The best way to empty a bottle of water

In an article published on June 4 in the scientific journal Physical Review Fluids, Aurore Caquas looks back on part of her thesis, defended in December 2023 at ENSTA Paris and conducted under the supervision of Luc Pastur with funding from the CEA. In it, she presents different ways of emptying a bottle of water by spinning it to create a vortex. It's not as trivial a question as it might seem, since it concerns the safety of future nuclear reactors.

It's a fun physics experiment that anyone can perform in their kitchen or bathroom: if you empty a bottle of water by turning it upside down, the water will flow out discontinuously. This is due to the air bubbles that enter through the neck, rise up into the liquid and prevent it from flowing smoothly. But if, in addition to turning the bottle upside down, we impart a rotational movement, this creates a central vortex which the air uses to enter the bottle: water and air, each in its own lane, no longer get in each other's way, and the bottle empties much more rapidly than in the first case.

thumbnail Comment vider plus rapidement une bouteille ?

"This is what we call a drain vortex," explains Aurore Caquas. "The aim of my thesis was to gain a very fundamental understanding of this phenomenon, as it has implications for the operational safety of certain types of so-called fourth-generation nuclear reactors.

These include sodium-cooled fast breeder reactors, which have the advantage of being able to recycle uranium 238 from the enrichment process used in current nuclear reactors.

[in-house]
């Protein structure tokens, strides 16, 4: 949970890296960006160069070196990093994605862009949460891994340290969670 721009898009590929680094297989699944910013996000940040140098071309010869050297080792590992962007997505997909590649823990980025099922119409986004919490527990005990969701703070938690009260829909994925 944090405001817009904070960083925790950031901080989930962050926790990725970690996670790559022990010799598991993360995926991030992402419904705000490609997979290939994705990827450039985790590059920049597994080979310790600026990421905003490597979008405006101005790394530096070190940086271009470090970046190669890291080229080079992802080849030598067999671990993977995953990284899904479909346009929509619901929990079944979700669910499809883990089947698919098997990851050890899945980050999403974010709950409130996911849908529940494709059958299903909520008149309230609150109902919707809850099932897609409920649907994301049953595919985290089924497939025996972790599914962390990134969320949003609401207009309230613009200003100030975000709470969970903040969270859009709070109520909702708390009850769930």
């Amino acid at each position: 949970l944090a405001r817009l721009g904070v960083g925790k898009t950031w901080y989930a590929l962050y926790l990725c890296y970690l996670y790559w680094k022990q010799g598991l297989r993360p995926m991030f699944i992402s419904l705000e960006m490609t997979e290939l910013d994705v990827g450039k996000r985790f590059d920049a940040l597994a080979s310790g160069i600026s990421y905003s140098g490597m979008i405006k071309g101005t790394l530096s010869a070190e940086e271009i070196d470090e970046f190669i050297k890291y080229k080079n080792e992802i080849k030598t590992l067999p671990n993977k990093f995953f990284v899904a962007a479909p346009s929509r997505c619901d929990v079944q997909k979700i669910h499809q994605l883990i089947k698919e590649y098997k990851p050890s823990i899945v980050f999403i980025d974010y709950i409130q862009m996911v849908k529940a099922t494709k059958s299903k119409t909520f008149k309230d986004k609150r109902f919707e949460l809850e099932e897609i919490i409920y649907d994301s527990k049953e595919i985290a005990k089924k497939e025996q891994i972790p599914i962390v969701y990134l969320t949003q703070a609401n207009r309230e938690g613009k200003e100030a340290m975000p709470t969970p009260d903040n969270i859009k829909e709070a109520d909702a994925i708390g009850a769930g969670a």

"The difficulty lies in the fact that an emptying vortex in a coolant reservoir can also suck up some of the gas above it, forming bubbles that can pose safety problems when the coolant passes through the reactor core, or at pump level. The aim of my thesis was to establish the fundamental mechanisms of these phenomena in order to control them."

Aurore Caquas devant son dispositif expérimental
Aurore Caquas devant le dispositif expérimental qui a été nécessaire à cette étude dans les locaux de l'Unité de mécanique d'ENSTA Paris. Crédit photo : Jérémy Barande

Among the main findings of this study, carried out on the rotating platform of the ENSTA Paris Mechanical Engineering Department, was that while rotation generally facilitated emptying, this was not always the case:

Différents régimes tourbillonnaires selon la vitesse de rotation de l'ensemble
Différents régimes d'écoulement selon la vitesse de rotation

"There are in fact different flow regimes, including one that we didn't expect to see," explains the researcher, "where the vortex takes the form of an unstable but extremely effective jet of air to empty the bottle. It appears at an optimal rotational speed, but one that must not be exceeded, otherwise the vortex becomes too intense and no longer leaves enough room for the water to flow."

While these issues have been studied with a view to the nuclear reactors of the future, they are of interest to a large number of industrial applications, such as hydroelectric dams or wave energy converters.

References :

« Impact rotation change on the emptying of an ideal bottle of water », Physical Review Fluids 9,064701 4 juin 2024